Abdul’s mother and son were treated at the local clinic and discharged after receiving physical care, but his wife was struggling emotionally and mentally. She was referred to the mental health department, where she and Abdul both received counselling from Tearfund’s local partner.
Grief and counselling
Abdul says, ‘I also got an individual psychological counselling session where I learned how to help support my wife to not get worse from the grief of losing our daughter.’
Abdul still struggles to accept the loss of his daughter, but he has remained steadfast in supporting his wife's recovery, encouraging her to continue with the medication and drawing on the advice from the counselling sessions to help him get through.
The regional clinic – particularly the mental health department – run by Tearfund’s local partner has offered a lifeline for many in the community who are experiencing depression and overwhelming grief in the aftermath of the earthquake.
‘The mental health services are essential for our village,’ says Abdul. ‘They are providing much-needed support for those who have struggled after losing their family members in the earthquake.’
As well as providing mental health and psychosocial support, Tearfund has also been working with our local partner to meet other critical needs. Drought and economic challenges have left many people in Afghanistan struggling to provide enough food for their families and this new crisis has made the situation even worse. In response to this, Tearfund has provided cash grants to some of the most vulnerable households so that they can buy vital items – such as food, blankets and household items including cooking utensils – from the local markets.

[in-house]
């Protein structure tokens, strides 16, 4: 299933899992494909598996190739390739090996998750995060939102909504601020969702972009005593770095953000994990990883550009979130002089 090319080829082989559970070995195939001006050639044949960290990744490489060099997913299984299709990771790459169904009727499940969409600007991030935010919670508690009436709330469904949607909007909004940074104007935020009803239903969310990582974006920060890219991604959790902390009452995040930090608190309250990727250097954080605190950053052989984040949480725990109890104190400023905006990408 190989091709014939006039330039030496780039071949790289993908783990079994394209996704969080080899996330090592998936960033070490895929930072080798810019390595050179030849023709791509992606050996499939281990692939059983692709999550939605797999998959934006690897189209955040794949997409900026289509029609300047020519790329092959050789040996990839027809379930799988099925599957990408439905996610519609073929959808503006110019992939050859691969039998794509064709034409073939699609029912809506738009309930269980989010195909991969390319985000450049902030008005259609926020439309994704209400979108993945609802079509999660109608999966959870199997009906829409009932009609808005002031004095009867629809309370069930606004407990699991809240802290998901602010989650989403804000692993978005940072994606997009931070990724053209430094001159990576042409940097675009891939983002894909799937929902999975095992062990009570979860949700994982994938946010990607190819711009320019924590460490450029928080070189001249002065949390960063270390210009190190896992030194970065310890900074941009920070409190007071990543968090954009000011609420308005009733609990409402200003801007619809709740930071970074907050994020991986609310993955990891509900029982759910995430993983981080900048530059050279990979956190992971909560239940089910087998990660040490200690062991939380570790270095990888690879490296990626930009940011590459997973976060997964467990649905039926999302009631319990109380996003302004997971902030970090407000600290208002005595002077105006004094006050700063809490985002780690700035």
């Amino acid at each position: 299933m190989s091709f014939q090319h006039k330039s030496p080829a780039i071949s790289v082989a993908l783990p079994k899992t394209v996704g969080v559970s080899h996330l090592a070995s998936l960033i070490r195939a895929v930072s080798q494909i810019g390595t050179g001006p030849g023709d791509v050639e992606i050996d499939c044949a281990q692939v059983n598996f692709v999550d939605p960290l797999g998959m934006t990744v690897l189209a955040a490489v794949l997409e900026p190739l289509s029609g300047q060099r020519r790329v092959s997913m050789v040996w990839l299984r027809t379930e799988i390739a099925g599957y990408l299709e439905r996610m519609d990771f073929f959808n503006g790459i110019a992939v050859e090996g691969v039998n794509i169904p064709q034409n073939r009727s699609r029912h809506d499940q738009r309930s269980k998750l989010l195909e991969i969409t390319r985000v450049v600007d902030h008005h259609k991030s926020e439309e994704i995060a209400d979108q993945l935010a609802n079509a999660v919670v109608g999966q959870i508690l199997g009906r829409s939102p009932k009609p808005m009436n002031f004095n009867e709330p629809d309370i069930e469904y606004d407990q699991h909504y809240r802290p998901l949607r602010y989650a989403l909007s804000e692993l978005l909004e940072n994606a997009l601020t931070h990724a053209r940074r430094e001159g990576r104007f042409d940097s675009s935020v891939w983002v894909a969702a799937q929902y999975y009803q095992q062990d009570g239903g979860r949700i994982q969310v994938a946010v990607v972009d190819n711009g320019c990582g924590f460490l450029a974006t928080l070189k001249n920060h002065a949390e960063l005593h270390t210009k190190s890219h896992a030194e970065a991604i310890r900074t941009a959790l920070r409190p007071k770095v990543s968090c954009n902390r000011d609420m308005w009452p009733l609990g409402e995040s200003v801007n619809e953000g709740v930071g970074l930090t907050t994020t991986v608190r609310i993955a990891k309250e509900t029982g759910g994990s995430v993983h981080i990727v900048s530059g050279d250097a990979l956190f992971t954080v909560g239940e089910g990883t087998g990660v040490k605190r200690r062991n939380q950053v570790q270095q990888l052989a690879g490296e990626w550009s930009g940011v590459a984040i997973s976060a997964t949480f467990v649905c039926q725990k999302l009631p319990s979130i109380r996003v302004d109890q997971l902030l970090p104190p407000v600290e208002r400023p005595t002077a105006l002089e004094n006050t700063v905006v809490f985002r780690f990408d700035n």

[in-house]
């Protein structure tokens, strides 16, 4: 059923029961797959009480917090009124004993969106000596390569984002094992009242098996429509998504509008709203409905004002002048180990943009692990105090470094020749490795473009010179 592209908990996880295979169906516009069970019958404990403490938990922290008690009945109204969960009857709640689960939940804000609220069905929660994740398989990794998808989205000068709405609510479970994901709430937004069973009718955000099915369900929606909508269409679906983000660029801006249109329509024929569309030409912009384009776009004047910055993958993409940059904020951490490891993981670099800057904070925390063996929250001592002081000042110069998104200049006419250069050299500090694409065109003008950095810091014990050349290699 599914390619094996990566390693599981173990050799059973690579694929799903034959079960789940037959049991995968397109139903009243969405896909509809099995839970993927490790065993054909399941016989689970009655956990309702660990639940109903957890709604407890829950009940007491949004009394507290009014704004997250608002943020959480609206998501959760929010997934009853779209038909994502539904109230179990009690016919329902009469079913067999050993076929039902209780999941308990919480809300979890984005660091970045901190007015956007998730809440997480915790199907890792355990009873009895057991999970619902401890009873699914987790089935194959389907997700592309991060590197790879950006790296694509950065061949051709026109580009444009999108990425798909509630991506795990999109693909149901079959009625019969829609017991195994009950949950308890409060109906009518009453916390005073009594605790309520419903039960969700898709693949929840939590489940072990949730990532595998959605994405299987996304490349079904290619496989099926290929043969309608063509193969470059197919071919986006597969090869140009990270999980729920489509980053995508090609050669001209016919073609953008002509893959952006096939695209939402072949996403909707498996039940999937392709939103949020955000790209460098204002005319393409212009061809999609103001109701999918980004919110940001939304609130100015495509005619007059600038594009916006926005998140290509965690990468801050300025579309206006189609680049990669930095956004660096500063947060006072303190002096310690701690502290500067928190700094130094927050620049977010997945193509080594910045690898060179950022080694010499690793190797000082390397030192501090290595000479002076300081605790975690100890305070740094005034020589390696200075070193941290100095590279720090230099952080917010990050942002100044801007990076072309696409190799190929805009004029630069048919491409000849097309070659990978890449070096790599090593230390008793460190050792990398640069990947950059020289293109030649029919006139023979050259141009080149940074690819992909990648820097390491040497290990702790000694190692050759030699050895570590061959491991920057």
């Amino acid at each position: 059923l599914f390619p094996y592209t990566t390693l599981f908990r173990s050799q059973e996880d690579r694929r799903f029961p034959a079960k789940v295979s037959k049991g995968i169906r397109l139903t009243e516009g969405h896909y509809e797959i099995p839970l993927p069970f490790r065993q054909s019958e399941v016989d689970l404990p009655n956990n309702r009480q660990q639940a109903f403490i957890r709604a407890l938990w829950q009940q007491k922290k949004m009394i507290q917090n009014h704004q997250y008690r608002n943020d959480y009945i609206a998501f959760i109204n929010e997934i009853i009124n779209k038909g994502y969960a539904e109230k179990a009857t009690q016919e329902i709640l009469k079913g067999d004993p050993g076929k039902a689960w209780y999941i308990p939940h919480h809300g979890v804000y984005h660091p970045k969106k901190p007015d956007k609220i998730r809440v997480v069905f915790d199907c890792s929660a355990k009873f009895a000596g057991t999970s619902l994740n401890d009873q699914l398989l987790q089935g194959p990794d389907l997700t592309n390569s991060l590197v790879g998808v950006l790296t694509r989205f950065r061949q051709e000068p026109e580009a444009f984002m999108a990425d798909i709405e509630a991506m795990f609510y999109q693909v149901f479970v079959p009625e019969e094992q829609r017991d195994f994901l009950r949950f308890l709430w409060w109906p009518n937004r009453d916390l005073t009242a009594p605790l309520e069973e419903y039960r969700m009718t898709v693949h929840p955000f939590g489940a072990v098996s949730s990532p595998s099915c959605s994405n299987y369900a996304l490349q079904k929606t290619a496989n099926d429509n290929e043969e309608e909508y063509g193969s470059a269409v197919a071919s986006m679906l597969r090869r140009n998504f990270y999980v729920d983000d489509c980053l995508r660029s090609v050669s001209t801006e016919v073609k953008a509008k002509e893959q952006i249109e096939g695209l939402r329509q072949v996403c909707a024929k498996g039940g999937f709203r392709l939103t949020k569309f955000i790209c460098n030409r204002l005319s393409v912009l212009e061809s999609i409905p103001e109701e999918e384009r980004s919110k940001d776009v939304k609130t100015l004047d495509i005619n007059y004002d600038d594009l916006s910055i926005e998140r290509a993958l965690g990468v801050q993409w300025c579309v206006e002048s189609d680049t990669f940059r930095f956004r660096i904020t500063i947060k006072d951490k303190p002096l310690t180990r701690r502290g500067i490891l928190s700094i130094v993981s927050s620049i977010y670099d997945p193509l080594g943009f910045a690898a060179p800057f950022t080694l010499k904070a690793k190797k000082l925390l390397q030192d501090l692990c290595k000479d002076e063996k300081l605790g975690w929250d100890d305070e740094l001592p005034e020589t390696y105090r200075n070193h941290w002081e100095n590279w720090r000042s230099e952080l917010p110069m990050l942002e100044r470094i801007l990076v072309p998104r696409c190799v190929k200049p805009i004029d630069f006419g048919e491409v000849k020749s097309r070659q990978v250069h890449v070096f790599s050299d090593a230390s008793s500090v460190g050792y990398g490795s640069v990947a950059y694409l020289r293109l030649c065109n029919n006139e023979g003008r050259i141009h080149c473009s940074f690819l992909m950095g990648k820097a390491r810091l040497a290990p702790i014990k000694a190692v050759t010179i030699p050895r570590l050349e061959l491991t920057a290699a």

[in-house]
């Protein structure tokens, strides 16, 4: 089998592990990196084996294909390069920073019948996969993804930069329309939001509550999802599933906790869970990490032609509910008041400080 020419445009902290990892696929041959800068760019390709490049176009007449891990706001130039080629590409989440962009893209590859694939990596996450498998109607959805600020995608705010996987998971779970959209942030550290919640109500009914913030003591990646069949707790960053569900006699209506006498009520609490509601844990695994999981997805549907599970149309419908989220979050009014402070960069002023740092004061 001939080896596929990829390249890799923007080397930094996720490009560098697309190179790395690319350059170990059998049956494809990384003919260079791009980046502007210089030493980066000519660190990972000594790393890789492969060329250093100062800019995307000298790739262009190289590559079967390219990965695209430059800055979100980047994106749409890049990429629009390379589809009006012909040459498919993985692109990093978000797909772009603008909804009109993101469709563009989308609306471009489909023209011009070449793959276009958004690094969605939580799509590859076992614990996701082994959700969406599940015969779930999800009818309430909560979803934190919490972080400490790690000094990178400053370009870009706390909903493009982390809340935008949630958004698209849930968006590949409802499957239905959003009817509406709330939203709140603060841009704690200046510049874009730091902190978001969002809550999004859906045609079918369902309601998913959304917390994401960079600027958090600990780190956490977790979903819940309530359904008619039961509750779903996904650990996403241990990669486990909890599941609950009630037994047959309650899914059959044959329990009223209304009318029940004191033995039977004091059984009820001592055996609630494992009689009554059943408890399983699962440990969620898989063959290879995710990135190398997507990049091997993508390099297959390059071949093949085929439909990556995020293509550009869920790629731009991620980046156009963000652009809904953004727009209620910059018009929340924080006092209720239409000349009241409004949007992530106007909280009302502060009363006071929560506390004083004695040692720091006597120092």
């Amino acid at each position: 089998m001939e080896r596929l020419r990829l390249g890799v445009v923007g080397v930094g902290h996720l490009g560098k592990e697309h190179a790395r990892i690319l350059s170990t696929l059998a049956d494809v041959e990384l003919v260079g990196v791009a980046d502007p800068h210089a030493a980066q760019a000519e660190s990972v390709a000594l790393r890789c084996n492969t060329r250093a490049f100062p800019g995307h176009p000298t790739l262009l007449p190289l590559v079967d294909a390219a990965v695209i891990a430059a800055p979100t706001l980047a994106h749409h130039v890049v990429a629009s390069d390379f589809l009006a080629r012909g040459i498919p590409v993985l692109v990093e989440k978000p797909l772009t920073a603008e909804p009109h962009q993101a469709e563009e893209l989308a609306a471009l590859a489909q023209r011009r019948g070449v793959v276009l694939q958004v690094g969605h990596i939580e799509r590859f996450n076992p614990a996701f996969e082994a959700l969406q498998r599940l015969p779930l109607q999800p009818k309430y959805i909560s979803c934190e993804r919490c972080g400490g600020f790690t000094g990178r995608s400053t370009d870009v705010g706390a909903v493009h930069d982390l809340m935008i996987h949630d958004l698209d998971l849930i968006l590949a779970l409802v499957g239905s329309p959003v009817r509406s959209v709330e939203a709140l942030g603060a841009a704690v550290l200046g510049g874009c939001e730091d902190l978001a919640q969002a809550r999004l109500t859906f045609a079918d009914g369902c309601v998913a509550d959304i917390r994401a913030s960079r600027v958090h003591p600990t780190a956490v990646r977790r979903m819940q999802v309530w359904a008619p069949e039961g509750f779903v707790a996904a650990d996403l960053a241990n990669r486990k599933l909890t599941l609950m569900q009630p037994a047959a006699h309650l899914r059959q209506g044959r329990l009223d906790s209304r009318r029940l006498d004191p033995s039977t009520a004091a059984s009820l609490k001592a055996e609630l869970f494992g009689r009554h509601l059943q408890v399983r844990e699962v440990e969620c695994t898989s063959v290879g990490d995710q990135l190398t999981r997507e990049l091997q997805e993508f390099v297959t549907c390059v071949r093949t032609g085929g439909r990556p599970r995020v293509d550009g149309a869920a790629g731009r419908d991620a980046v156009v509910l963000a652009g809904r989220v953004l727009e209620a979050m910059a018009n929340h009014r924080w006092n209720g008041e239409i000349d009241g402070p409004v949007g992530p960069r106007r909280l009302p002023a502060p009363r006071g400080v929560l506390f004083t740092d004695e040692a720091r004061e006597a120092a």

With sanitation facilities damaged and clean water harder to access, there is also a high risk of disease outbreak following natural disasters. Tearfund has been providing soap and sharing safer hygiene behaviour messaging to help minimise these risks.
The coming winter
Following the earthquakes, even those whose homes are still standing are afraid to return to them and many people are living out in the open in makeshift shelters and tents, or in informal settlements. While this undoubtedly saved many lives when the third quake struck on 15 October, people are now vulnerable to the increasingly cold weather and to health and other protection risks.
With temperatures already dropping, the communities who have been affected are in urgent need of sustainable solutions to help them make it through the harsh winter conditions.
Please pray with us for all those who have been affected by the earthquakes. If you are able, please give to help ensure that Tearfund can continue to respond.
*Names have been changed to protect identity.